Kalah Always Ends

Kalah is a game in the mancala family, whose rules can be seen in the given Wikipedia link.

Theorem A game of Kalah always ends, no matter how the players play. In fact, this can be generalized heavily: no matter what the initial distribution of stones is, no matter how many houses are in each row, no matter how the players play, a game of such generalized Kalah always ends (although probably will take a long time).

The proof is actually pretty simple, and is inspired from Goodstein’s theorem.

First, observe that a stone that falls to a house will never move back out. Thus we have a monovariant: the total number of stones in the houses will never increase. For simplicity, let the number of stones in the houses (not in the store) be called the free count (for count of free stones); the monovariant says that the free count will never increase.

Also, one seemingly moot but important point is that the free count is a natural number (a non-negative integer). Why does that matter? Because armed with that, we can invoke a powerful theorem, the well-ordering theorem: any set of natural numbers has a smallest element. Or in other words, any decreasing sequence of natural numbers will eventually reach zero.

Why does that matter? Well, let’s suppose we can show that the free count cannot last the same forever. That is, at some point it must change. It doesn’t matter how long it is until the change, and how big the change, as long as it eventually changes. Due to the monovariant above, it cannot become larger, and thus it must become smaller. Now we can use the same argument again to show that the free count will become smaller again, and then even smaller, and so on. This naturally is a sequence of free counts, which means a sequence of natural numbers, and a decreasing sequence at that! Which by well-ordering theorem above means it will eventually reach zero. The free count will eventually reach zero. This means there are no stones in play, so the game ends. (The game could have ended earlier, when one player has more stones than the opponent or when one player has no stones in houses, but that doesn’t matter, since it still means the game ends.)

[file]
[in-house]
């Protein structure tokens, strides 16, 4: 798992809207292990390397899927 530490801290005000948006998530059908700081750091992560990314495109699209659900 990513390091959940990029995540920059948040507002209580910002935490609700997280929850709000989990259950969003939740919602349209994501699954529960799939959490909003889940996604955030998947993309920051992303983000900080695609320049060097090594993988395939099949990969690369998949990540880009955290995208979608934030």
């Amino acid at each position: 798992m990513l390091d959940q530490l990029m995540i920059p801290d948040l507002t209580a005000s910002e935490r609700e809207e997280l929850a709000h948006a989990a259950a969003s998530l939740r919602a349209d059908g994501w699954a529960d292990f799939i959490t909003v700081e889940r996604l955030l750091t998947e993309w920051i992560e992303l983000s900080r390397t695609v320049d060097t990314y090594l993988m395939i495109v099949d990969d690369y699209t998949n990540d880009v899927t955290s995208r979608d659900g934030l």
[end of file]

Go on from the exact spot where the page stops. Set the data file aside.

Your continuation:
Good, now we get almost everything! Only that we’re missing the key argument: how do we prove that the free count cannot last the same forever? Well, now here’s where my inspiration from Goodstein’s theorem comes in.

Take one player. Label their houses as 0, 1, 2, \ldots, k from the closest to their store, and the stones in it a_0, a_1, a_2, \ldots, a_k respectively. Now suppose \omega is some sufficiently large number (in fact, two suffices, but I originally thought about the smallest infinite ordinal (the next number that comes after all natural numbers; you can go scour ordinal number about it)). Consider the number A = a_0 \omega^0 + a_1 \omega^1 + a_2 \omega^2 + \ldots + a_k \omega^k. What happens after a move by this player?